"The great majority of patients who have seasonal allergies never come to the allergist and don't really need to honestly. If you have well circumscribed symptoms meaning there's only a certain time of the year that you get symptoms and it's repetitive, etc., and you respond to over the counter medications....as long as patients know what they're doing, the great majority of patients with seasonal allergies can just treat themselves -- and I'm not trying to discourage patients from seeing the allergist, sometimes it's just not necessary," Decotiis said.
When in doubt or if you continue to have symptoms, consult an allergist to find the best options for treatment.
"If you're having recurring sinus infections, those are some worrisome symptoms, because they can sometimes also lead to loss of smell and loss of taste and their types of things and it can also signal that there may be nasal polyps involved as well so in those cases, it would behoove them (you) to seek care from an allergist of their primary care doctor," Patel said.
Outside of antihistamines and nasal sprays, there are some things you can do to clear or rinse out the sinuses.
"Nasal rinses are great, as long as you can tolerate them because it gives everybody a very weird feeling because you're putting water into one nostril and it's coming out the other nostril," Patel said. "The only care I would take with that is make sure you don't use tap water or well water, you definitely want to use either boiled water or sterile water and then use the mixing packs."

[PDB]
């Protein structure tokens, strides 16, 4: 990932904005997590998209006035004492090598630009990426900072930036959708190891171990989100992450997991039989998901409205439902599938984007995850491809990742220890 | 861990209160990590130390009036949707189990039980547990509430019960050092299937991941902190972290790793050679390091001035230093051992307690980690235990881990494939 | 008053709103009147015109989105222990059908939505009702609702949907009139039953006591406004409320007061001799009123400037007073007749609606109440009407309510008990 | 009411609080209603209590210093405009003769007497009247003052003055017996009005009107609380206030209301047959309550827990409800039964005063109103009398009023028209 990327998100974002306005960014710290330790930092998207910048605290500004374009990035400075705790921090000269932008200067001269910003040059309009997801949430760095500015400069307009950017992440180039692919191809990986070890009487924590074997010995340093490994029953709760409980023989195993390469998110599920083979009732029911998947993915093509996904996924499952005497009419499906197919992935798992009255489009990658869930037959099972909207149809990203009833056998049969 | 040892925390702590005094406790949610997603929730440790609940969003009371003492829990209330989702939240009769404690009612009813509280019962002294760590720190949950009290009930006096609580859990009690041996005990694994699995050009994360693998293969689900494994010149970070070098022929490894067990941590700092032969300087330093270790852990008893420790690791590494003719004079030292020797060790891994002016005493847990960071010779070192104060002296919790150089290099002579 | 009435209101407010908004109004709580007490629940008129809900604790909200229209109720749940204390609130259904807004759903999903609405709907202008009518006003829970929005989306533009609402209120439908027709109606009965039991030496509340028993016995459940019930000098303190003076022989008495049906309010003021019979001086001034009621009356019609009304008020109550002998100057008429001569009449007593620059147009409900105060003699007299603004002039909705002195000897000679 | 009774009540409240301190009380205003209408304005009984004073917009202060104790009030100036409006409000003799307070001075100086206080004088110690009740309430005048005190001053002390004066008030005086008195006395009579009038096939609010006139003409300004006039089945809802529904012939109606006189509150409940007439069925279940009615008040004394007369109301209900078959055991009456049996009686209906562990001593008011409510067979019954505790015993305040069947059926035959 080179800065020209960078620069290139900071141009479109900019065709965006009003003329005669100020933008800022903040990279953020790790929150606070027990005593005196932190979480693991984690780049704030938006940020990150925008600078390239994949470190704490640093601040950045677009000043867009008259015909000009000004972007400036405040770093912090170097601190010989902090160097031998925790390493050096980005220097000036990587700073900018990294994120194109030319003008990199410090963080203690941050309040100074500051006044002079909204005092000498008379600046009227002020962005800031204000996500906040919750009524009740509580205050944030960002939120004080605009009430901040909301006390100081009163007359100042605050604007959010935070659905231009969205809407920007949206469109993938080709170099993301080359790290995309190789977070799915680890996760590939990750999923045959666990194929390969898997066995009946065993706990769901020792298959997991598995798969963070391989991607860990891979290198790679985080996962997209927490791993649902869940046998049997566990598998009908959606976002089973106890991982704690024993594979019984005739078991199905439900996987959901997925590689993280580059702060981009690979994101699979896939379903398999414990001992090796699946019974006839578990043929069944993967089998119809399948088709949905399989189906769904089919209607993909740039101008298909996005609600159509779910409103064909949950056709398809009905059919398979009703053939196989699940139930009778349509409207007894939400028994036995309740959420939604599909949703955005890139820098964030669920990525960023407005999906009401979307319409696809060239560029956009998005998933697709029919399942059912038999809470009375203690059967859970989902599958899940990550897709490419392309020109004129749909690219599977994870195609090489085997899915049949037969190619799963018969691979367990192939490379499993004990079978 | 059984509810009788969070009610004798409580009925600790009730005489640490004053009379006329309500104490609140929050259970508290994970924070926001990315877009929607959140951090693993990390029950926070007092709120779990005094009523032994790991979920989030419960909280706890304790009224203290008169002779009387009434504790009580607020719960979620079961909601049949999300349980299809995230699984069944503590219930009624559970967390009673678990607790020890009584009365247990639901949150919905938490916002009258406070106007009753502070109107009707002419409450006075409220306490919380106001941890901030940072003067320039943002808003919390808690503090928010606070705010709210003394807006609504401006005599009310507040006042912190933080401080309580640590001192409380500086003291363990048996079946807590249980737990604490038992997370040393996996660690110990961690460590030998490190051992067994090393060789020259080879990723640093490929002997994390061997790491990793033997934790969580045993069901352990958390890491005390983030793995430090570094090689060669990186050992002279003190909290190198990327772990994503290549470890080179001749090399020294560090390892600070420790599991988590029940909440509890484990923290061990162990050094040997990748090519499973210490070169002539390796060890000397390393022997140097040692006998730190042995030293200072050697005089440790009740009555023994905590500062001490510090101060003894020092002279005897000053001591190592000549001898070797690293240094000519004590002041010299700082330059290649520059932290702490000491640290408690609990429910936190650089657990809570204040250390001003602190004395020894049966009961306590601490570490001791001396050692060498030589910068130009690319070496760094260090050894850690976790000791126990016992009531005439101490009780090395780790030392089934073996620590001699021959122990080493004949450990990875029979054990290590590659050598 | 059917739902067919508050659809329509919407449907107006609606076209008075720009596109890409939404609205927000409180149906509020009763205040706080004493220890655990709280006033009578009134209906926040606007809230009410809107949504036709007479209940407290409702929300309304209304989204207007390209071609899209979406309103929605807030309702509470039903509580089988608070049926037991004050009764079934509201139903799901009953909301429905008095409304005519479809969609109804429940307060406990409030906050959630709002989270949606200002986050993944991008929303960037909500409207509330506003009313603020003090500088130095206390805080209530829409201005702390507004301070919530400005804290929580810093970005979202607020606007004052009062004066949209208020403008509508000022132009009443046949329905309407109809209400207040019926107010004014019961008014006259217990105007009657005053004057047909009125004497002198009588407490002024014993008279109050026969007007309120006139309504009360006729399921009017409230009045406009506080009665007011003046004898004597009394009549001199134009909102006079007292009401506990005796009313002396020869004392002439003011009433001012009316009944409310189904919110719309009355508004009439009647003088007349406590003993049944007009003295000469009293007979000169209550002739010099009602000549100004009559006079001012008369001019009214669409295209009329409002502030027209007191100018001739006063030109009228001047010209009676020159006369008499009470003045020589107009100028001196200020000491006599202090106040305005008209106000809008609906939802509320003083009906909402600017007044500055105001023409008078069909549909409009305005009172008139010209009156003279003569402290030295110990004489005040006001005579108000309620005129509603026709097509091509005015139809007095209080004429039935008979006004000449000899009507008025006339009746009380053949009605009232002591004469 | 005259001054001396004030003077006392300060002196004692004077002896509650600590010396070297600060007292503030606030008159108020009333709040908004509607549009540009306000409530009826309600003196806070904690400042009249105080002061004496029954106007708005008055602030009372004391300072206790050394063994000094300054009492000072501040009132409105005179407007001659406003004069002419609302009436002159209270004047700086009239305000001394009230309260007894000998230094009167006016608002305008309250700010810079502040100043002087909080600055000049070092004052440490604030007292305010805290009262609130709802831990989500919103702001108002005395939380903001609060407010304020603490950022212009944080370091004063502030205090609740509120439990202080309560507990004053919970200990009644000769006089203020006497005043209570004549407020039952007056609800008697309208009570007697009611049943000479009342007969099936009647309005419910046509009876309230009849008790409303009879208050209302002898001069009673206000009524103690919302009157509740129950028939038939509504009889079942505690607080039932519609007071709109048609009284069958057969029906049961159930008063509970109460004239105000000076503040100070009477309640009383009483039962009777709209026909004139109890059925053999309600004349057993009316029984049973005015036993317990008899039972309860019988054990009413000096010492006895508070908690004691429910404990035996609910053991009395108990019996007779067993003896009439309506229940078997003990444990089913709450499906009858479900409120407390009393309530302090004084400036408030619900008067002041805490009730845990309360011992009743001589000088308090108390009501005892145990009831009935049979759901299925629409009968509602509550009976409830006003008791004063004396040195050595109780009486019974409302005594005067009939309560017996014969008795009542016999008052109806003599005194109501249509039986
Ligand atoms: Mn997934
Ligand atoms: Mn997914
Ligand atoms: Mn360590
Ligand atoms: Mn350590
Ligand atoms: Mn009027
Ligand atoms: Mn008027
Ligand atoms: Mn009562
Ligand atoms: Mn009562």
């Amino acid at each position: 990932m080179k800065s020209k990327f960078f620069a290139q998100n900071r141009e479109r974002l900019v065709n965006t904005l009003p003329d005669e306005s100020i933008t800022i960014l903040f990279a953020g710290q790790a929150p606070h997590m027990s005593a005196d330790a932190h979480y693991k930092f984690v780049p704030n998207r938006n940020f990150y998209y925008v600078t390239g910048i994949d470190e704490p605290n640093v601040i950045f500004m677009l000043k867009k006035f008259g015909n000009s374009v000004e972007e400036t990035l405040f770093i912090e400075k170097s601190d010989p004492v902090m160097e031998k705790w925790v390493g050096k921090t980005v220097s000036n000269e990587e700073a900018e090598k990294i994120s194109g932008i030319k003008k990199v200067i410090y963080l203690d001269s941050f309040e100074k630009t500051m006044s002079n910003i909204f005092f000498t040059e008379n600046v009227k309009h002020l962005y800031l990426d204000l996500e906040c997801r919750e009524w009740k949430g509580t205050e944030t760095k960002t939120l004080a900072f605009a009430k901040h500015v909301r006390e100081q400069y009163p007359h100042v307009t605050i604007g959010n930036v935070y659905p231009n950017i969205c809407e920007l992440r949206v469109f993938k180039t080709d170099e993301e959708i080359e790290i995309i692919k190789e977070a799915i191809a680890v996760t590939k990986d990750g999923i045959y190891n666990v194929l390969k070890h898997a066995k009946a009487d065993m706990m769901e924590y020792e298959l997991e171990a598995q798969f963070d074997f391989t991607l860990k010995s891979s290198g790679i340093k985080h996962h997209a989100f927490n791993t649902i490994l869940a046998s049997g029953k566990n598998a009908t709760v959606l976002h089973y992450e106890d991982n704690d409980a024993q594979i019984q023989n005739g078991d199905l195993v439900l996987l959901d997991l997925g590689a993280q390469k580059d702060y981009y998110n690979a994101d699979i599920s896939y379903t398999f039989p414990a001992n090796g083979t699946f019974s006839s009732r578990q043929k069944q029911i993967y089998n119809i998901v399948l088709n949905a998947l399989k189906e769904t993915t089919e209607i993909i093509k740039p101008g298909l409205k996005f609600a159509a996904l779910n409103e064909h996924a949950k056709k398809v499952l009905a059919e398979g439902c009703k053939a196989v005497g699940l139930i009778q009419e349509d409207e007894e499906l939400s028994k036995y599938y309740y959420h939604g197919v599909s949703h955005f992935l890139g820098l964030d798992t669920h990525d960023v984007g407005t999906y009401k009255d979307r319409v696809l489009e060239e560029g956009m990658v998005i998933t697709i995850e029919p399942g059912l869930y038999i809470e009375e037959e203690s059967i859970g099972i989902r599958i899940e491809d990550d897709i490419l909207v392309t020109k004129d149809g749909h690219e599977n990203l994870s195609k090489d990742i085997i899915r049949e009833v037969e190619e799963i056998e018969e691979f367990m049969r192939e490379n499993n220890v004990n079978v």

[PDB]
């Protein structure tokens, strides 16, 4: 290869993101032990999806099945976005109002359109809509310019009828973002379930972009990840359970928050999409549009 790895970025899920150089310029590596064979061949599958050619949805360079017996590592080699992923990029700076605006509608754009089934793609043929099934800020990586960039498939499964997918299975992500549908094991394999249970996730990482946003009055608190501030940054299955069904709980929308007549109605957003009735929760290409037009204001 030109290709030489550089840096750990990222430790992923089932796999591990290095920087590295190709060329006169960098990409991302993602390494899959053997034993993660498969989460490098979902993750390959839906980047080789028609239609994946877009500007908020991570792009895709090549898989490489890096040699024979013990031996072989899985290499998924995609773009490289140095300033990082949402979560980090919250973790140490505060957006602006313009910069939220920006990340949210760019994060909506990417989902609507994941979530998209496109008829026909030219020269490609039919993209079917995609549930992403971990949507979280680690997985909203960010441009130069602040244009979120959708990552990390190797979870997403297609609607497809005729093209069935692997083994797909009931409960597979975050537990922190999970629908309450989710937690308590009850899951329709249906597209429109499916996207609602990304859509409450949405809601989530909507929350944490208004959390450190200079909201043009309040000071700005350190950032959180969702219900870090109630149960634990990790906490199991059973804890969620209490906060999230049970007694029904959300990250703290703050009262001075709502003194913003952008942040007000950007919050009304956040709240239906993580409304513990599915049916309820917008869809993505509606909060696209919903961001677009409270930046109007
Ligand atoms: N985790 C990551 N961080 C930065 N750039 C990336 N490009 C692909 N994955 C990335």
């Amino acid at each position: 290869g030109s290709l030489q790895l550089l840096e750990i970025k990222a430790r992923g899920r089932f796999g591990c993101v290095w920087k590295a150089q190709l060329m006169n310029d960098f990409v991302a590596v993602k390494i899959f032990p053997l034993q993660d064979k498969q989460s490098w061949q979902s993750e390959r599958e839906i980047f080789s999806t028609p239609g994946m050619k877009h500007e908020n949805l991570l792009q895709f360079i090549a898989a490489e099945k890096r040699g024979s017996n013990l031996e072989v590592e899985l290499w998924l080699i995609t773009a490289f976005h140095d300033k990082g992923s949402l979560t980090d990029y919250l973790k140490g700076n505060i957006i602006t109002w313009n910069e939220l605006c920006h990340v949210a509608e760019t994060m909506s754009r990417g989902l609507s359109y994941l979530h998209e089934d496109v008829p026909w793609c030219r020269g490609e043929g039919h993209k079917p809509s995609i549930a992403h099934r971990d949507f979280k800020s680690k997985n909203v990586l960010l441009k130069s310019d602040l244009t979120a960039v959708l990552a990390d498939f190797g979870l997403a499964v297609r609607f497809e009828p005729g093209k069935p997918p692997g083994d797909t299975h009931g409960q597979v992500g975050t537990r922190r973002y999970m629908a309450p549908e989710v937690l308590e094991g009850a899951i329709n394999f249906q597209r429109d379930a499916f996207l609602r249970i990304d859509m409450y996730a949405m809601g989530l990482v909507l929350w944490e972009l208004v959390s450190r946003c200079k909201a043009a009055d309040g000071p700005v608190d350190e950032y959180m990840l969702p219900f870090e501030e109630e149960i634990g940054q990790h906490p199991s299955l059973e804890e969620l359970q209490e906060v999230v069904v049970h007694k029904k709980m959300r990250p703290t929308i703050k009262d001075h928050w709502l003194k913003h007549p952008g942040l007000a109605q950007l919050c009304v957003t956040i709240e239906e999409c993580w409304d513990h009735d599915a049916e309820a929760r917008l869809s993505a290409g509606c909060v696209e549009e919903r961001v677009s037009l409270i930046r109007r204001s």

Even with the change in season coming upon us, in terms of summer to fall and ragweed season raining down and all over, there is still some confusion amidst the pandemic and with the Delta variant of differentiating between Allergy symptoms and Coronavirus symptoms.
It's not always easy to figure things out but there's a few key questions you'll have to answer yourself to try and find out.
"If a patient has a clear cut history of a seasonal problem and it's the season, it's more likely that it's going to be an allergy rather than an infection (such as) Covid or even the Flu," Decotiis said. "However, symptoms also make a big difference. One of the things that can help you to differentiate is that Covid doesn't cause itching, so if your eyes are itching and your nose is itching and especially if you're sneezing a lot the chances are that's allergies. We all know that that doesn't necessarily rule out that you have Covid, a lot of people have Covid and never even know it."
Outside the itching and sneezing during the ragweed and summer/fall allergy season, there are other symptoms to look out for like if you lose your sense of smell.
"Unless you have an underlying sinus infection, that's more related to Covid. If you have aches and pains for instance, that's more related to Covid, allergies don't cause that," Decotiis said. "If you're extremely fatigued, that's generality Covid although some seasonal allergy patients complain of fatigue and lethargy as well. Bad respiratory symptoms don't happen with allergies unless you have asthma, if you have asthma and allergies, than obviously that's going to happen as well. Chest pain doesn't generally happen with allergies. If you have a fever and you have symptoms and you're eyes aren't itching and you're nose isn't itching and sneezing, it's more Covid."
You can hear more about how to battle the Summer-Fall allergies with Dr. Decotiis and Dr. Patel below.